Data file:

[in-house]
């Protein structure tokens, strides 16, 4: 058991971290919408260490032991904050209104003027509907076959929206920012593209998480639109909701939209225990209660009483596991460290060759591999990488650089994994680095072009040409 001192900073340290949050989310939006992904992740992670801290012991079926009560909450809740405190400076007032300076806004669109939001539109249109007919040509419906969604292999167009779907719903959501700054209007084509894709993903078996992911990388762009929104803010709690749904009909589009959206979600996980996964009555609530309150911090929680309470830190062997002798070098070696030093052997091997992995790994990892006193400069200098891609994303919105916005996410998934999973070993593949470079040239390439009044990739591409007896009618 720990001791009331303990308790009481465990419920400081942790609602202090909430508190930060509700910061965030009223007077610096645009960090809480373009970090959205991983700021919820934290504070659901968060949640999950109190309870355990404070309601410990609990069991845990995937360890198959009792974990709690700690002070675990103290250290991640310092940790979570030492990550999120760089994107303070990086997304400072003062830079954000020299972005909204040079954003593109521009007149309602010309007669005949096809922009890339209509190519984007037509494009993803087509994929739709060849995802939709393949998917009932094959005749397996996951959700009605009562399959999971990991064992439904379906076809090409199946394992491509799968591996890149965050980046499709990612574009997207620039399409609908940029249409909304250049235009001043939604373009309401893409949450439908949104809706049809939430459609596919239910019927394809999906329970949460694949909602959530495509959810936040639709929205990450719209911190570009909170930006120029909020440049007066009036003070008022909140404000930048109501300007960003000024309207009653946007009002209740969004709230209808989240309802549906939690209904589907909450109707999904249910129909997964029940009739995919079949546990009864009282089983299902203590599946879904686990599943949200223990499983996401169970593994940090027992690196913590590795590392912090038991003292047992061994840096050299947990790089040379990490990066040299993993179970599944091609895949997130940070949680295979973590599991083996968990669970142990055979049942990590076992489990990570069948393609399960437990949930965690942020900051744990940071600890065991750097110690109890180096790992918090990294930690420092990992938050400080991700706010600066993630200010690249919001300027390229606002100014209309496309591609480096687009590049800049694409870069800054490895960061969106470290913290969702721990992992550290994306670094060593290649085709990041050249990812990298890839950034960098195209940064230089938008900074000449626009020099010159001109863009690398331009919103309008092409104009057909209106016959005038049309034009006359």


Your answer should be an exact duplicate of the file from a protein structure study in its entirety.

[in-house]
């Protein structure tokens, strides 16, 4: 058991971290919408260490032991904050209104003027509907076959929206920012593209998480639109909701939209225990209660009483596991460290060759591999990488650089994994680095072009040409 001192900073340290949050989310939006992904992740992670801290012991079926009560909450809740405190400076007032300076806004669109939001539109249109007919040509419906969604292999167009779907719903959501700054209007084509894709993903078996992911990388762009929104803010709690749904009909589009959206979600996980996964009555609530309150911090929680309470830190062997002798070098070696030093052997091997992995790994990892006193400069200098891609994303919105916005996410998934999973070993593949470079040239390439009044990739591409007896009618 720990001791009331303990308790009481465990419920400081942790609602202090909430508190930060509700910061965030009223007077610096645009960090809480373009970090959205991983700021919820934290504070659901968060949640999950109190309870355990404070309601410990609990069991845990995937360890198959009792974990709690700690002070675990103290250290991640310092940790979570030492990550999120760089994107303070990086997304400072003062830079954000020299972005909204040079954003593109521009007149309602010309007669005949096809922009890339209509190519984007037509494009993803087509994929739709060849995802939709393949998917009932094959005749397996996951959700009605009562399959999971990991064992439904379906076809090409199946394992491509799968591996890149965050980046499709990612574009997207620039399409609908940029249409909304250049235009001043939604373009309401893409949450439908949104809706049809939430459609596919239910019927394809999906329970949460694949909602959530495509959810936040639709929205990450719209911190570009909170930006120029909020440049007066009036003070008022909140404000930048109501300007960003000024309207009653946007009002209740969004709230209808989240309802549906939690209904589907909450109707999904249910129909997964029940009739995919079949546990009864009282089983299902203590599946879904686990599943949200223990499983996401169970593994940090027992690196913590590795590392912090038991003292047992061994840096050299947990790089040379990490990066040299993993179970599944091609895949997130940070949680295979973590599991083996968990669970142990055979049942990590076992489990990570069948393609399960437990949930965690942020900051744990940071600890065991750097110690109890180096790992918090990294930690420092990992938050400080991700706010600066993630200010690249919001300027390229606002100014209309496309591609480096687009590049800049694409870069800054490895960061969106470290913290969702721990992992550290994306670094060593290649085709990041050249990812990298890839950034960098195209940064230089938008900074000449626009020099010159001109863009690398331009919103309008092409104009057909209106016959005038049309034009006359």